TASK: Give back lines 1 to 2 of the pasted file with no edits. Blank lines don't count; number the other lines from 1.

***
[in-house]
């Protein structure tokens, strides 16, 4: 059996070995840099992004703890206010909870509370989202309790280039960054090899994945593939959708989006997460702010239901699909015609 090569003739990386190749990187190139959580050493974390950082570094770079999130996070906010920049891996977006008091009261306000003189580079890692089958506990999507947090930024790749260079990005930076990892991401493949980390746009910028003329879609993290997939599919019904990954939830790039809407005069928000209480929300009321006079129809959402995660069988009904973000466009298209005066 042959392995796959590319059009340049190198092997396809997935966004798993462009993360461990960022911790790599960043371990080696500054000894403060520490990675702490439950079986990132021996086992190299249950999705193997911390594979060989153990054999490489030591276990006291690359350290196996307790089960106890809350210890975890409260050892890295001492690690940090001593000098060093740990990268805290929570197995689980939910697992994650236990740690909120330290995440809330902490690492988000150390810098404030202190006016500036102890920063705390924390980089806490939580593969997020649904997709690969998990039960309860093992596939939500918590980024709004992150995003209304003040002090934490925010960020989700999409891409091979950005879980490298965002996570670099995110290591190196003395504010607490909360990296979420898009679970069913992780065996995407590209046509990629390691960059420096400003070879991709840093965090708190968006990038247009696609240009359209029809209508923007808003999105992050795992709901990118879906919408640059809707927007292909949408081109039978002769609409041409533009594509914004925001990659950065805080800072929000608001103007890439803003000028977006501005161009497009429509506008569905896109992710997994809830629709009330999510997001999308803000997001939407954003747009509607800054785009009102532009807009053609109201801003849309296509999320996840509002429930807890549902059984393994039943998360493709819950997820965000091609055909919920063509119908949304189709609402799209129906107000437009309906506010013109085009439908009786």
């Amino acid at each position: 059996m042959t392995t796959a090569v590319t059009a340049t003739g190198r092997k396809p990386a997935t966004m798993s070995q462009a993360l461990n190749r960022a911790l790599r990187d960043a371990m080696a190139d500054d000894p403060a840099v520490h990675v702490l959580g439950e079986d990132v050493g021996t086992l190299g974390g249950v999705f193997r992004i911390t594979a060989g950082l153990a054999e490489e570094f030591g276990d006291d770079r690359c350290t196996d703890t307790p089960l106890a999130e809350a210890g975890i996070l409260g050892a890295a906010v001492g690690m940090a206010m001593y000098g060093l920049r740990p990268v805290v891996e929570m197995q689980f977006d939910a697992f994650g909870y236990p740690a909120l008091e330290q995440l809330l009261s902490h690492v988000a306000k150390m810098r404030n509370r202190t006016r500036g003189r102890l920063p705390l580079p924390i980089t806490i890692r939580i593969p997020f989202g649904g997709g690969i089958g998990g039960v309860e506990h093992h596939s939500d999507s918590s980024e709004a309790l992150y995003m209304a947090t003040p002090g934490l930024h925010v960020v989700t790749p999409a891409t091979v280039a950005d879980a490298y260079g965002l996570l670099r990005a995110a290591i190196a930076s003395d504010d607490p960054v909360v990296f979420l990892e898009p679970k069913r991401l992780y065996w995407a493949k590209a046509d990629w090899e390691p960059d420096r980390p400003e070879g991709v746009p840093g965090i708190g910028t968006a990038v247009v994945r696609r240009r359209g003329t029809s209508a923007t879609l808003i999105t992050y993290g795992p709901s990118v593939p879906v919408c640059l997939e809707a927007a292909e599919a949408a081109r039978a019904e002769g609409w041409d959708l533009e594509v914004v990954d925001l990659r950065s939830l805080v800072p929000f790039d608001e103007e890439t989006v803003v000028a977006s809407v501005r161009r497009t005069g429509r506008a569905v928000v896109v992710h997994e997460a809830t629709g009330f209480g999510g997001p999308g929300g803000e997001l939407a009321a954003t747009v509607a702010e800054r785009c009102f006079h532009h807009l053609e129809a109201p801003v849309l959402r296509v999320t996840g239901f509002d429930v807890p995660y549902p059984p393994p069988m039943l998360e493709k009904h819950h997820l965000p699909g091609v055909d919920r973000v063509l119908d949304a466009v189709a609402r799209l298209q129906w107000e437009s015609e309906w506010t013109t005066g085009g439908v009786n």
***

[in-house]
């Protein structure tokens, strides 16, 4: 059996070995840099992004703890206010909870509370989202309790280039960054090899994945593939959708989006997460702010239901699909015609 090569003739990386190749990187190139959580050493974390950082570094770079999130996070906010920049891996977006008091009261306000003189580079890692089958506990999507947090930024790749260079990005930076990892991401493949980390746009910028003329879609993290997939599919019904990954939830790039809407005069928000209480929300009321006079129809959402995660069988009904973000466009298209005066 042959392995796959590319059009340049190198092997396809997935966004798993462009993360461990960022911790790599960043371990080696500054000894403060520490990675702490439950079986990132021996086992190299249950999705193997911390594979060989153990054999490489030591276990006291690359350290196996307790089960106890809350210890975890409260050892890295001492690690940090001593000098060093740990990268805290929570197995689980939910697992994650236990740690909120330290995440809330902490690492988000150390810098404030202190006016500036102890920063705390924390980089806490939580593969997020649904997709690969998990039960309860093992596939939500918590980024709004992150995003209304003040002090934490925010960020989700999409891409091979950005879980490298965002996570670099995110290591190196003395504010607490909360990296979420898009679970069913992780065996995407590209046509990629390691960059420096400003070879991709840093965090708190968006990038247009696609240009359209029809209508923007808003999105992050795992709901990118879906919408640059809707927007292909949408081109039978002769609409041409533009594509914004925001990659950065805080800072929000608001103007890439803003000028977006501005161009497009429509506008569905896109992710997994809830629709009330999510997001999308803000997001939407954003747009509607800054785009009102532009807009053609109201801003849309296509999320996840509002429930807890549902059984393994039943998360493709819950997820965000091609055909919920063509119908949304189709609402799209129906107000437009309906506010013109085009439908009786």